Assembly Bill 47
Revises provisions relating to unfair trade practices.
Legislative Summary: AB 47 as originally introduced provides the Office of the Attorney General with additional oversight and authority as it relates to restricting the use of non-compete agreements, the extensive review of mergers and acquisitions within all industries and additional regulations relating to the healthcare industry. It would also allow a three-year period for a lawsuit to be filed against the employer, the existing standard in Nevada is a two-year period.
The Vegas Chamber opposed the bill as introduced because of the restrictions placed on the use of non-competes by employers, the broadness of the authority the office would have with mergers and acquisitions and the burden it would place on the healthcare industry.
Primary Bill Sponsor: Assembly Committee on Commerce and Labor
Assembly Bill 124
Revises provisions relating to employment.
Legislative Summary: AB 124 would ban an employer’s ability to ask wage history from applicants as part of the potential hiring process. The bill would allow for a class action lawsuit to be filed against employers by prospective applicants and the recovery burden would be placed on employers as well.
Regarding the premise of the bill, the Chamber has no issue with the intent and supports efforts in addressing pay equity. The Chamber supports the principle that there should be equal pay between employees for equal work regardless of gender. However, the Chamber opposed the bill because of several provisions of the bill that would negatively impact the state’s legal climate for employers.
Primary Bill Sponsor: Assemblywoman Bea Duran
Assembly Bill 146
Revises provisions relating to water.
Legislative Summary: AB 146 would set additional, more stringent requirements on how the State Environmental Commission and the State Department of Conservation and Natural Resources manage and prescribe controls to mitigate water pollution from diffuse sources, and more specifically monitor and mitigate the effects on historically disadvantaged communities.
AB 146 also proposes wide ranging changes to the requirements for permitting and mitigation that affect the mining industry, as well as small local water authorities. Because of the sweeping nature of this bill, it is unclear how current state and federal laws such as the Nevada Water Pollution Control Law, the Safe Drinking Water Act and the Clean Water Act would interact with the legislation as written. Additionally, it is unclear how the proposed legislation would interact with the regulatory authority of the Nevada Department of Environmental Protection, more specifically their regulation of mining permits.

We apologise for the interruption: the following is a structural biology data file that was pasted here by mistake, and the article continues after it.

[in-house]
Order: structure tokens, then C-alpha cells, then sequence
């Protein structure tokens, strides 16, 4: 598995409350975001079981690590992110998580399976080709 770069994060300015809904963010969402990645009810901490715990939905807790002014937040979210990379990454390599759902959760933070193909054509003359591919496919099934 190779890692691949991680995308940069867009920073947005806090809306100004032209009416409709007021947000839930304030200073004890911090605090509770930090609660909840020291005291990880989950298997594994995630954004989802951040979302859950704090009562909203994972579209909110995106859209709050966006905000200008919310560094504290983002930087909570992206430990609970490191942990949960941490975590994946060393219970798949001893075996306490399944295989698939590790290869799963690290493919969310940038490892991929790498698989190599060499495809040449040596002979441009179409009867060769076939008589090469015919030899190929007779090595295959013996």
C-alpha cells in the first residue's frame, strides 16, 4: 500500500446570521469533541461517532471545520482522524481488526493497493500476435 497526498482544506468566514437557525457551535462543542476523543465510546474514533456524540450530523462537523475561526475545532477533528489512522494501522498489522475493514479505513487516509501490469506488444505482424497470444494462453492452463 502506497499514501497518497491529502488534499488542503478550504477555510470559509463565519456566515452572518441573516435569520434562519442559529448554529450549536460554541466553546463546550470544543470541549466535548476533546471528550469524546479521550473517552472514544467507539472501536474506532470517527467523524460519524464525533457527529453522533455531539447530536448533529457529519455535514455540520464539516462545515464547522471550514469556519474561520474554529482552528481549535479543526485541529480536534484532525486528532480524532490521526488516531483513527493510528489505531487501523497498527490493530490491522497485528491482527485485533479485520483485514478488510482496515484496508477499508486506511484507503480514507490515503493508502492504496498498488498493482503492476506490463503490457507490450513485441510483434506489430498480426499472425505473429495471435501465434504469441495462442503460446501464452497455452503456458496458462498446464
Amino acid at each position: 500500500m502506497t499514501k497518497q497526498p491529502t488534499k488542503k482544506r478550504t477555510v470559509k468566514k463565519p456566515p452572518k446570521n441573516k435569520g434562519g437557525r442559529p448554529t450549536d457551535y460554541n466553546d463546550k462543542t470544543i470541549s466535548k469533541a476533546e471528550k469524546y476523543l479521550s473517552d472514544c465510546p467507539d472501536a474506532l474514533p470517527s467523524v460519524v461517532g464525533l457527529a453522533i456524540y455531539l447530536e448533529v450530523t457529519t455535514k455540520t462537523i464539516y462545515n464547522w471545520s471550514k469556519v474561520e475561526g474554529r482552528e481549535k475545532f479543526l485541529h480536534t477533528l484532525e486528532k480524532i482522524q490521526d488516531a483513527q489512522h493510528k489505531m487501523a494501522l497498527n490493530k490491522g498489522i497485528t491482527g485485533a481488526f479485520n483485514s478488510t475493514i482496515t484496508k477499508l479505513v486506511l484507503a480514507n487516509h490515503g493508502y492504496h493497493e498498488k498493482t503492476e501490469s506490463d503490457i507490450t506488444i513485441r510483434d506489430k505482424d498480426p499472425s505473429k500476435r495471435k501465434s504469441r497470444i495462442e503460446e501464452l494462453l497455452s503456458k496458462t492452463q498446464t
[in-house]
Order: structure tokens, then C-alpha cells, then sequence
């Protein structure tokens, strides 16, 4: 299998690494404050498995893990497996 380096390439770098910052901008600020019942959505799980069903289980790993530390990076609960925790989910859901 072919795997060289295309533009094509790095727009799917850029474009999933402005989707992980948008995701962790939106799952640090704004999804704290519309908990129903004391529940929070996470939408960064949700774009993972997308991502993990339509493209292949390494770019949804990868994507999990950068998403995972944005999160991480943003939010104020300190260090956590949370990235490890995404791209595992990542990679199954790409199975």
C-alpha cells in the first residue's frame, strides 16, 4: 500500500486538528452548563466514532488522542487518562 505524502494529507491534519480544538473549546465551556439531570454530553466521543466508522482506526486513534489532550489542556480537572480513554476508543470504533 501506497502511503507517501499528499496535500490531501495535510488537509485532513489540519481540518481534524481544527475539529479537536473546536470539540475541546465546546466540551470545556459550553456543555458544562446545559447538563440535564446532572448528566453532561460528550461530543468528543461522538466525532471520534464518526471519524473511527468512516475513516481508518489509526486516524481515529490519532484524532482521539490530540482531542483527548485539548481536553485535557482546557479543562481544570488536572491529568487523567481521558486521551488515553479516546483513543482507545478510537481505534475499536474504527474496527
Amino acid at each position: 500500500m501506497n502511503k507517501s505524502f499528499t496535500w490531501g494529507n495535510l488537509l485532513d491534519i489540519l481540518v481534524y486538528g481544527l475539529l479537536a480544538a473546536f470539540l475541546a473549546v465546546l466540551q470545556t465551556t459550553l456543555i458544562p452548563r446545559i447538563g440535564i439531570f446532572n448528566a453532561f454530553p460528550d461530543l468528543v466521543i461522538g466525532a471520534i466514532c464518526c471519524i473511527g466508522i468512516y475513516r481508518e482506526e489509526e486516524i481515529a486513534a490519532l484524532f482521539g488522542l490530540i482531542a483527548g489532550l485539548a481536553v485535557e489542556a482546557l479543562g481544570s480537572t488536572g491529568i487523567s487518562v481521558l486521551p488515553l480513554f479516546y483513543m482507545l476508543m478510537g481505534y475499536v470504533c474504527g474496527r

Due to the uncertainty and additional layers of bureaucratic compliance added to this bill that ignores current long standing requirements for groundwater antidegradation, the Vegas Chamber is opposed to AB 146.
Primary Bill Sponsor: Assemblywoman Sarah Peters
Senate Bill 184
Creates the Office of Small Business Advocacy within the Office of the Lieutenant Governor.
Legislative Summary: AB 184 creates the Office of Small Business Advocacy within the Office of the Lieutenant Governor. Per AB 184, the Office of Small Business Advocacy would provide support to small businesses by helping to answer questions, field complaints, provide clarification on regulations as they take effect and review interactions and guidance provided by state regulatory agencies. Additionally, the Office of Small Business Advocacy would be responsible for gathering data on the operations of small businesses, the effects of rules and regulations, and suggesting pro-business legislation to address concerns.
The Chamber supported the bill as establishing the Office of Small Business Advocacy would provide tangible support to small businesses throughout the state who are struggling to recover from the effects of the COVID-19 Pandemic.
The Vegas Chamber is in strong support of AB 184.
Primary Bill Sponsor: Speaker of the Assembly Jason Frierson
Assembly Bill 190
Provides certain employees with the right to use sick leave to assist certain family members with medical needs.